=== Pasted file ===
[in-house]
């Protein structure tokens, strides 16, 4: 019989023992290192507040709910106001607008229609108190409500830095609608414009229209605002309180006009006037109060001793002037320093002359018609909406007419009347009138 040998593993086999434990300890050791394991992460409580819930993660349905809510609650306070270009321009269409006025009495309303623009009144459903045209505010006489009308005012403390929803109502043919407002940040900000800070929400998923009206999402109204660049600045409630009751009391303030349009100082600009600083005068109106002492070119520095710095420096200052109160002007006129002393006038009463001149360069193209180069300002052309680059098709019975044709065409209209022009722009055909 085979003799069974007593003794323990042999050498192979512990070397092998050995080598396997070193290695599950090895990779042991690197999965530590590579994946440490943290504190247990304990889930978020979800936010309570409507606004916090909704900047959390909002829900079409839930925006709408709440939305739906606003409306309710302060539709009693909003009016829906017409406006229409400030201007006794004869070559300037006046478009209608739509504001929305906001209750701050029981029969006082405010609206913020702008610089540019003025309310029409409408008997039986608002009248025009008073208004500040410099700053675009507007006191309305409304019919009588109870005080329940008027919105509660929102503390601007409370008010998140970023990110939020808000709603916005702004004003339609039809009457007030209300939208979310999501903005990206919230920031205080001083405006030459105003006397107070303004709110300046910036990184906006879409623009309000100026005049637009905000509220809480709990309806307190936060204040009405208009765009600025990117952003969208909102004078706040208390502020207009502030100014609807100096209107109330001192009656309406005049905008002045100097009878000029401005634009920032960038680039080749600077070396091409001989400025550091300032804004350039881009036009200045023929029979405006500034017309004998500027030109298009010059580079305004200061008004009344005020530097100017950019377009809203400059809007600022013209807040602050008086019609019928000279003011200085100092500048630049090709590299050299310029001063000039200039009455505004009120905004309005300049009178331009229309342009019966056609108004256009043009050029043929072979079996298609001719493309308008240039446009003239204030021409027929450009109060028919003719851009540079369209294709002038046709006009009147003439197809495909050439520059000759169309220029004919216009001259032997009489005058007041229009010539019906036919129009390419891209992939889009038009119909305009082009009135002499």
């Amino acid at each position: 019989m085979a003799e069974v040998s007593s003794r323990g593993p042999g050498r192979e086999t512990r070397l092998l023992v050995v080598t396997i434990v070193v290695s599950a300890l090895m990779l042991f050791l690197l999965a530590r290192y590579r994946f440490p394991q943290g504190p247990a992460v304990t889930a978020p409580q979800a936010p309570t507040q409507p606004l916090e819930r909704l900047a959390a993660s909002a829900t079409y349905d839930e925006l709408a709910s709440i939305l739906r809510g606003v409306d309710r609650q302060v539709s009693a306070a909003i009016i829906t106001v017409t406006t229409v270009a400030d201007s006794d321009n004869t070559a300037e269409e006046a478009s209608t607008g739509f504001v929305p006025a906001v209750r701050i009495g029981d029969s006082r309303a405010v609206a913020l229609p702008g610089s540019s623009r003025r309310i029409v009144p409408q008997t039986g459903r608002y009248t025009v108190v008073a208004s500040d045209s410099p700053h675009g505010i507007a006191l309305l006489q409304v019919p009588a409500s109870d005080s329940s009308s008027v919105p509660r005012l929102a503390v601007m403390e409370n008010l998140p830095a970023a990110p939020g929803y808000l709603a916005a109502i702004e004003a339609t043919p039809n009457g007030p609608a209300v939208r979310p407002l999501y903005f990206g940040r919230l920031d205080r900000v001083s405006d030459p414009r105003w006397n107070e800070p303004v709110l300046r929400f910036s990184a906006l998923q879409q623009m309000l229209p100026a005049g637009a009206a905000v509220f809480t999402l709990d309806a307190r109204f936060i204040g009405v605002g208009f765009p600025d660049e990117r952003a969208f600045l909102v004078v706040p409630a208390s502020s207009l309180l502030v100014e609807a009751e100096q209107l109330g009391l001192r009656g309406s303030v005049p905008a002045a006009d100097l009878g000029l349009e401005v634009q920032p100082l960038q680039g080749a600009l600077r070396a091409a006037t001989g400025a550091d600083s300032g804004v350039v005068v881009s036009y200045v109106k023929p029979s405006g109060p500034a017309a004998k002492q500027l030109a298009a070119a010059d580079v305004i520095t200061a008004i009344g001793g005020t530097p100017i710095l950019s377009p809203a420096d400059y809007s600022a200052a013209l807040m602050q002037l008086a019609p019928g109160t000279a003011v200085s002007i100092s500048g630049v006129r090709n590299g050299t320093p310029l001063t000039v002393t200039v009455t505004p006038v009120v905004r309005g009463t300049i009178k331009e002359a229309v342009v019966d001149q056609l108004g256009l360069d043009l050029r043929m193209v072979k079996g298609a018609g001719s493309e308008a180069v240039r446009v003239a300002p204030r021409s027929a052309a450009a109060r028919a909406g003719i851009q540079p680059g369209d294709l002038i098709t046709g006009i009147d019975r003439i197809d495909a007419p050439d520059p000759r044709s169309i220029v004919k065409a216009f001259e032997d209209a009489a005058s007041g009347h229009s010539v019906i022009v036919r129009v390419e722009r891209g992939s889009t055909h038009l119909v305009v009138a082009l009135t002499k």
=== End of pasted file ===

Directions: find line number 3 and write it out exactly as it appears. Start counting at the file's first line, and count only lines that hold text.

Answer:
């Amino acid at each position: 019989m085979a003799e069974v040998s007593s003794r323990g593993p042999g050498r192979e086999t512990r070397l092998l023992v050995v080598t396997i434990v070193v290695s599950a300890l090895m990779l042991f050791l690197l999965a530590r290192y590579r994946f440490p394991q943290g504190p247990a992460v304990t889930a978020p409580q979800a936010p309570t507040q409507p606004l916090e819930r909704l900047a959390a993660s909002a829900t079409y349905d839930e925006l709408a709910s709440i939305l739906r809510g606003v409306d309710r609650q302060v539709s009693a306070a909003i009016i829906t106001v017409t406006t229409v270009a400030d201007s006794d321009n004869t070559a300037e269409e006046a478009s209608t607008g739509f504001v929305p006025a906001v209750r701050i009495g029981d029969s006082r309303a405010v609206a913020l229609p702008g610089s540019s623009r003025r309310i029409v009144p409408q008997t039986g459903r608002y009248t025009v108190v008073a208004s500040d045209s410099p700053h675009g505010i507007a006191l309305l006489q409304v019919p009588a409500s109870d005080s329940s009308s008027v919105p509660r005012l929102a503390v601007m403390e409370n008010l998140p830095a970023a990110p939020g929803y808000l709603a916005a109502i702004e004003a339609t043919p039809n009457g007030p609608a209300v939208r979310p407002l999501y903005f990206g940040r919230l920031d205080r900000v001083s405006d030459p414009r105003w006397n107070e800070p303004v709110l300046r929400f910036s990184a906006l998923q879409q623009m309000l229209p100026a005049g637009a009206a905000v509220f809480t999402l709990d309806a307190r109204f936060i204040g009405v605002g208009f765009p600025d660049e990117r952003a969208f600045l909102v004078v706040p409630a208390s502020s207009l309180l502030v100014e609807a009751e100096q209107l109330g009391l001192r009656g309406s303030v005049p905008a002045a006009d100097l009878g000029l349009e401005v634009q920032p100082l960038q680039g080749a600009l600077r070396a091409a006037t001989g400025a550091d600083s300032g804004v350039v005068v881009s036009y200045v109106k023929p029979s405006g109060p500034a017309a004998k002492q500027l030109a298009a070119a010059d580079v305004i520095t200061a008004i009344g001793g005020t530097p100017i710095l950019s377009p809203a420096d400059y809007s600022a200052a013209l807040m602050q002037l008086a019609p019928g109160t000279a003011v200085s002007i100092s500048g630049v006129r090709n590299g050299t320093p310029l001063t000039v002393t200039v009455t505004p006038v009120v905004r309005g009463t300049i009178k331009e002359a229309v342009v019966d001149q056609l108004g256009l360069d043009l050029r043929m193209v072979k079996g298609a018609g001719s493309e308008a180069v240039r446009v003239a300002p204030r021409s027929a052309a450009a109060r028919a909406g003719i851009q540079p680059g369209d294709l002038i098709t046709g006009i009147d019975r003439i197809d495909a007419p050439d520059p000759r044709s169309i220029v004919k065409a216009f001259e032997d209209a009489a005058s007041g009347h229009s010539v019906i022009v036919r129009v390419e722009r891209g992939s889009t055909h038009l119909v305009v009138a082009l009135t002499k």